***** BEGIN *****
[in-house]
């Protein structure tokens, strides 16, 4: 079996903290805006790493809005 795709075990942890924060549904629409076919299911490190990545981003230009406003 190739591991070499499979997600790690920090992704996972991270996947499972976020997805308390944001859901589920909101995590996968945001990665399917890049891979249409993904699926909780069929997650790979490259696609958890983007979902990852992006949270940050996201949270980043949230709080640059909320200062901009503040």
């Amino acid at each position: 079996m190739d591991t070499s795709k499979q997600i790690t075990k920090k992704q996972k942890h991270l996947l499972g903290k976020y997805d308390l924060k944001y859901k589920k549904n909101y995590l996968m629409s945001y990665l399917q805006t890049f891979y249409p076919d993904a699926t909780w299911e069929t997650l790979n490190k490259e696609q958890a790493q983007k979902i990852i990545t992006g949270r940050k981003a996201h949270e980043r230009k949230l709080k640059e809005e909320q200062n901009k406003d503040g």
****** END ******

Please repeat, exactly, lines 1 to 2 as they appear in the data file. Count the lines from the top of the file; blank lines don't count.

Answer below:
[in-house]
């Protein structure tokens, strides 16, 4: 079996903290805006790493809005 795709075990942890924060549904629409076919299911490190990545981003230009406003 190739591991070499499979997600790690920090992704996972991270996947499972976020997805308390944001859901589920909101995590996968945001990665399917890049891979249409993904699926909780069929997650790979490259696609958890983007979902990852992006949270940050996201949270980043949230709080640059909320200062901009503040």